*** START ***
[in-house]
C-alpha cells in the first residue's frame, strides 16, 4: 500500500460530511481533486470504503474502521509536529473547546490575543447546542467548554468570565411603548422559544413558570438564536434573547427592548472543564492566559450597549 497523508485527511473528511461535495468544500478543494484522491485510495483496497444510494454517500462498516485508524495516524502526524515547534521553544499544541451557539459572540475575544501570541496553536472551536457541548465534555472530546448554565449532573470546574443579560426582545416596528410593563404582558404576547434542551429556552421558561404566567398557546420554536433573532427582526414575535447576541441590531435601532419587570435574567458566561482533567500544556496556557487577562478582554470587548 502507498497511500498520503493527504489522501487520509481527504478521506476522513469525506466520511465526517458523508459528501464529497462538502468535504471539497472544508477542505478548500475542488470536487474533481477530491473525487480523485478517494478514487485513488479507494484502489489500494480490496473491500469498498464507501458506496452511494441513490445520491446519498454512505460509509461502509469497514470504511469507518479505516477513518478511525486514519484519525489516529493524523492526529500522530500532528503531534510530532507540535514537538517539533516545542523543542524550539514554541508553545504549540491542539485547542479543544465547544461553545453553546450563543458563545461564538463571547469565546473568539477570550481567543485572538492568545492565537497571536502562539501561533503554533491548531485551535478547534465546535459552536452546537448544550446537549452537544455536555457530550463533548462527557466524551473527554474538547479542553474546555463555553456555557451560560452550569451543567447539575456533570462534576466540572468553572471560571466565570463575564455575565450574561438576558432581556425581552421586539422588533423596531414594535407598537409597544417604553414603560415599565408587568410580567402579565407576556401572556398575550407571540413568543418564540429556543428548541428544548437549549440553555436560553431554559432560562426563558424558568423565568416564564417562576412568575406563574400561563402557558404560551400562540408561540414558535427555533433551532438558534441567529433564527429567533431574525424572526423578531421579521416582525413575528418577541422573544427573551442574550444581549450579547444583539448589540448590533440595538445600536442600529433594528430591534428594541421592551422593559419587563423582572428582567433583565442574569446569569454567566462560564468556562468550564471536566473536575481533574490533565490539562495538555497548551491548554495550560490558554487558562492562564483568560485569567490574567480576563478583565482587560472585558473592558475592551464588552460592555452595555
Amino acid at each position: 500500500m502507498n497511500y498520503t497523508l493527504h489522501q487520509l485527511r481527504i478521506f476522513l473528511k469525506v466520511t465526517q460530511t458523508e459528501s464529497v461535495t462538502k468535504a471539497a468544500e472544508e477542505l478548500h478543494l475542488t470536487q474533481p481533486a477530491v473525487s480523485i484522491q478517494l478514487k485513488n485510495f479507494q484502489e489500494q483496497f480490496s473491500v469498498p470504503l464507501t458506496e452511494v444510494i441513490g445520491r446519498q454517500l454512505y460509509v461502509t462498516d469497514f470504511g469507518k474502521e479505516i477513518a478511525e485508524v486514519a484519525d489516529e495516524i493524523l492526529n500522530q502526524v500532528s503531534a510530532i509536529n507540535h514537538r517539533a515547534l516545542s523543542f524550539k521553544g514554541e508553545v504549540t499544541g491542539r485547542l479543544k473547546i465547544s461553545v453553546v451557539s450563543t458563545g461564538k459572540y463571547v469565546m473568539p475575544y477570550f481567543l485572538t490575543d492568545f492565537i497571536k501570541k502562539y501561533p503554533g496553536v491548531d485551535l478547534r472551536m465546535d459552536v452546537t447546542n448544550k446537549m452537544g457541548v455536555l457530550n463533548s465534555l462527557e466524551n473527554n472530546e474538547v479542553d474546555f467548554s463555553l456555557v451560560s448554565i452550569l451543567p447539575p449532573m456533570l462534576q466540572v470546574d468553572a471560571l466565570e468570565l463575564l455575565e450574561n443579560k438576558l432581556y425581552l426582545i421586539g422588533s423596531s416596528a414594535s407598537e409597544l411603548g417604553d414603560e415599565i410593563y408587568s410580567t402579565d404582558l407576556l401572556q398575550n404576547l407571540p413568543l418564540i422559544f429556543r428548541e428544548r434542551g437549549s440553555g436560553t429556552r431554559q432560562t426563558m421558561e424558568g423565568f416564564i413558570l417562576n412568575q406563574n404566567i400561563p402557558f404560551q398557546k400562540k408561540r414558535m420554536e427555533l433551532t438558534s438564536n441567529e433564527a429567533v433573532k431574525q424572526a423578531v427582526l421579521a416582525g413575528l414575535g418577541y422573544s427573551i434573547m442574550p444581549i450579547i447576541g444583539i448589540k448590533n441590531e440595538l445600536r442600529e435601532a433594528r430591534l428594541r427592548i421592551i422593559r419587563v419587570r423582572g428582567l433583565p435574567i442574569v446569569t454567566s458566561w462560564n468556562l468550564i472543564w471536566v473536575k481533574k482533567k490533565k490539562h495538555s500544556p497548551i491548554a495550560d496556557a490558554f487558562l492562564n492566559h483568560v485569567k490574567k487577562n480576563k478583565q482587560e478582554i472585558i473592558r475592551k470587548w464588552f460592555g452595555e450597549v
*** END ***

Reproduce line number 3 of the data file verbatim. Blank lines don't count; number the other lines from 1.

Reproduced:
Amino acid at each position: 500500500m502507498n497511500y498520503t497523508l493527504h489522501q487520509l485527511r481527504i478521506f476522513l473528511k469525506v466520511t465526517q460530511t458523508e459528501s464529497v461535495t462538502k468535504a471539497a468544500e472544508e477542505l478548500h478543494l475542488t470536487q474533481p481533486a477530491v473525487s480523485i484522491q478517494l478514487k485513488n485510495f479507494q484502489e489500494q483496497f480490496s473491500v469498498p470504503l464507501t458506496e452511494v444510494i441513490g445520491r446519498q454517500l454512505y460509509v461502509t462498516d469497514f470504511g469507518k474502521e479505516i477513518a478511525e485508524v486514519a484519525d489516529e495516524i493524523l492526529n500522530q502526524v500532528s503531534a510530532i509536529n507540535h514537538r517539533a515547534l516545542s523543542f524550539k521553544g514554541e508553545v504549540t499544541g491542539r485547542l479543544k473547546i465547544s461553545v453553546v451557539s450563543t458563545g461564538k459572540y463571547v469565546m473568539p475575544y477570550f481567543l485572538t490575543d492568545f492565537i497571536k501570541k502562539y501561533p503554533g496553536v491548531d485551535l478547534r472551536m465546535d459552536v452546537t447546542n448544550k446537549m452537544g457541548v455536555l457530550n463533548s465534555l462527557e466524551n473527554n472530546e474538547v479542553d474546555f467548554s463555553l456555557v451560560s448554565i452550569l451543567p447539575p449532573m456533570l462534576q466540572v470546574d468553572a471560571l466565570e468570565l463575564l455575565e450574561n443579560k438576558l432581556y425581552l426582545i421586539g422588533s423596531s416596528a414594535s407598537e409597544l411603548g417604553d414603560e415599565i410593563y408587568s410580567t402579565d404582558l407576556l401572556q398575550n404576547l407571540p413568543l418564540i422559544f429556543r428548541e428544548r434542551g437549549s440553555g436560553t429556552r431554559q432560562t426563558m421558561e424558568g423565568f416564564i413558570l417562576n412568575q406563574n404566567i400561563p402557558f404560551q398557546k400562540k408561540r414558535m420554536e427555533l433551532t438558534s438564536n441567529e433564527a429567533v433573532k431574525q424572526a423578531v427582526l421579521a416582525g413575528l414575535g418577541y422573544s427573551i434573547m442574550p444581549i450579547i447576541g444583539i448589540k448590533n441590531e440595538l445600536r442600529e435601532a433594528r430591534l428594541r427592548i421592551i422593559r419587563v419587570r423582572g428582567l433583565p435574567i442574569v446569569t454567566s458566561w462560564n468556562l468550564i472543564w471536566v473536575k481533574k482533567k490533565k490539562h495538555s500544556p497548551i491548554a495550560d496556557a490558554f487558562l492562564n492566559h483568560v485569567k490574567k487577562n480576563k478583565q482587560e478582554i472585558i473592558r475592551k470587548w464588552f460592555g452595555e450597549v